Saturday Night Apology

I did something bad this week, Constant Reader.  Nothing major in the grand scheme of things; barely something that would even register given the scale of contemporary villainy.  (Deliberately letting people die because they live in “blue” states? Seriously?!) But I feel bad about it nonetheless, and to the extent that there’s anybody to whom I need to apologize, I feel that I should come clean here and now.

This weekend, I failed to attend a reading for which I’d RSVP’d on Facebook.

Now, we are still in the Quarantimes, so this was a virtual reading I’d promised to attend.  And by “promise,” I mean that I’d clicked a button on my laptop screen when the invitation came over social media.  Many of us do this several times each week – several times a day, for the popular and profligate among us – and promptly move on without a second thought, forgetting what we’ve promised to attend as soon as the screen refreshes.

Only I hadn’t forgotten about the reading.  I had it marked on my calendar, I was looking forward to it.  And as 8pm on Saturday drew near, I sat down with my laptop ready to watch – only to discover that I couldn’t.

You see, with some things I’m used to, like my Sunday afternoon reading series, we send out the Zoom link as part of the original invitation.  That wasn’t the case here.  As it turns out, on a part of the original invite which I hadn’t read – you had to navigate to the comments to find it – there was an email address to which we were supposed to RSVP in order to get the necessary link.  By the time I realized that this was the procedure, it was already too late.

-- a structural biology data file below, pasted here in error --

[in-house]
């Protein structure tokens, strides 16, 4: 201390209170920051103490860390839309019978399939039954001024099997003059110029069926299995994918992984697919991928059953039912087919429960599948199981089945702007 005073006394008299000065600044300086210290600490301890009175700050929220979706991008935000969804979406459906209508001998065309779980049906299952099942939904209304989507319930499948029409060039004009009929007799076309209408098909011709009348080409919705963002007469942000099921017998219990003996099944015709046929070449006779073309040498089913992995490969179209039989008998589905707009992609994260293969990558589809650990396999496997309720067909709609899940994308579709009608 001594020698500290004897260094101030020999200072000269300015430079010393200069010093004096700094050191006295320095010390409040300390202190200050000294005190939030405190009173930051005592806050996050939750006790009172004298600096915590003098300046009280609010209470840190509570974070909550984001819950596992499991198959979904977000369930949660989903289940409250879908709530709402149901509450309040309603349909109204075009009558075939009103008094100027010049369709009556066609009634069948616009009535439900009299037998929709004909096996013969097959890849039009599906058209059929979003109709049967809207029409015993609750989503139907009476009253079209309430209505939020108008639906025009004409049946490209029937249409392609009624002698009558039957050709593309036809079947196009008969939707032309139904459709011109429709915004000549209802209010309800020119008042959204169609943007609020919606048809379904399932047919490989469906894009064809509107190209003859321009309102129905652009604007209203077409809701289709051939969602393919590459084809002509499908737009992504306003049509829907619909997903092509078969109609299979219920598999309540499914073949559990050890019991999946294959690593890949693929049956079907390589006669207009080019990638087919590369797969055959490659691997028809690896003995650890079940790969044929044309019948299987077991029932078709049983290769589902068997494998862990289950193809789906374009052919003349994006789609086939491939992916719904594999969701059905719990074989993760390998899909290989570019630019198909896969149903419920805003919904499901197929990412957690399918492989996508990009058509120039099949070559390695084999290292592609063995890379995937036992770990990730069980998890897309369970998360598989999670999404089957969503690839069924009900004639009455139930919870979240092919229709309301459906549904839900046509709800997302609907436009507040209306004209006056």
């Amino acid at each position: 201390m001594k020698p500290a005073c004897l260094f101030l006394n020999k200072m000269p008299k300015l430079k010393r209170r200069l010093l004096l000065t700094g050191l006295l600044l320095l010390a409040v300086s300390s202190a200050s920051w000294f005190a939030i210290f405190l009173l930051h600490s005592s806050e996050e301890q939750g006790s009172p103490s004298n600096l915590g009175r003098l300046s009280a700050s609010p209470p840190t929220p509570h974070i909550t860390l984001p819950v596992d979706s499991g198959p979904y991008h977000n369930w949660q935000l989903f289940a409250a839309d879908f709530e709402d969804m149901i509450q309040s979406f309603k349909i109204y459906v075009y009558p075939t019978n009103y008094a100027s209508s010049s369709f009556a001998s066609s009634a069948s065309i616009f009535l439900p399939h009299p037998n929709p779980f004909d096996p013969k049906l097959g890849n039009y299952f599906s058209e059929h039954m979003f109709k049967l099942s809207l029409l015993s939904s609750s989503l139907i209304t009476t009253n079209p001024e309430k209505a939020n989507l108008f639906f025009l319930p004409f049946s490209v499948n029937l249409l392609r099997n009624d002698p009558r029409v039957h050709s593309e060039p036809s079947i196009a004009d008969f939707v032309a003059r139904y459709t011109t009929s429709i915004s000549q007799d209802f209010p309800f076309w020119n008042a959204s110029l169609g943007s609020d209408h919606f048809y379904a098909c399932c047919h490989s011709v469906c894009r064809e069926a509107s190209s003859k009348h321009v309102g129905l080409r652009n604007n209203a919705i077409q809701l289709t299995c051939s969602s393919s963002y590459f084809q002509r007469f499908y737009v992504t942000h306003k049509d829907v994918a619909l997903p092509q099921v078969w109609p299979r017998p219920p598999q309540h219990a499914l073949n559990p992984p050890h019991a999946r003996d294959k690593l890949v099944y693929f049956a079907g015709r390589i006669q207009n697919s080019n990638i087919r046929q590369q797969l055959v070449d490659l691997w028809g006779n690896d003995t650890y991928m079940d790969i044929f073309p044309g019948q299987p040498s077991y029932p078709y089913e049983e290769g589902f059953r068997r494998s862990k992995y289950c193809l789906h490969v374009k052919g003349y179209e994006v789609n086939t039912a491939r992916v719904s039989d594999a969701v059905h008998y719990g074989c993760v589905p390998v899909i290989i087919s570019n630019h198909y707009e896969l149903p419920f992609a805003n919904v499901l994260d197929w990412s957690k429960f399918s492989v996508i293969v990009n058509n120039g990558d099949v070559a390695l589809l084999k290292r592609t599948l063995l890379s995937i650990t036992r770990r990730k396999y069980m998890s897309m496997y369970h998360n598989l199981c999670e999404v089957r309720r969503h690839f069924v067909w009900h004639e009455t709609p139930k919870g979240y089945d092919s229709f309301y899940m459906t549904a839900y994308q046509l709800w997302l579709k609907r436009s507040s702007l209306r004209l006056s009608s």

I only mention all of this because, in the few months in which we’ve moved to virtual readings for the bulk of our theatrical life, there’s been an abundance of different procedures that have evolved.  There’s direct links, and private groups, and secure YouTube channels, each with their own peculiarities.  Once you’ve accessed the stream, by whatever platform the reading is using, you then have a whole host of options in terms of how to view.  Are you watching in speaker view?  Gallery view?  Are you already muted, or do you need to mute yourself?  Do you already know how to do any of that, or do theater companies now need to give these instructions as part of their opening remarks, the way that ushers used to point out the theater’s fire exits in the Before Times?

Will there ever be a standard format for these virtual readings?

On the one hand, it would be nice if we had a treatment for COVID-19 sometime soon and didn’t have to worry about any of this anymore.  (Preferably a treatment that didn’t involve the injection of bleach – see that scale of villainy I mentioned above.) On the other hand, making theater accessible to people who couldn’t physically come to see it – because of where they live, disability, expense, or a host of other reasons – has been a problem that theaters have studiously avoided grappling with for years now.  The COVID-19 crisis has forced everybody’s hand in this regard, and it would be nice if we looked at the various emerging options for live streaming and remote viewing, and figured out a workable standard for all of us to use going forward.

Because it’s no fun finding yourself with nothing to do on a Saturday night.

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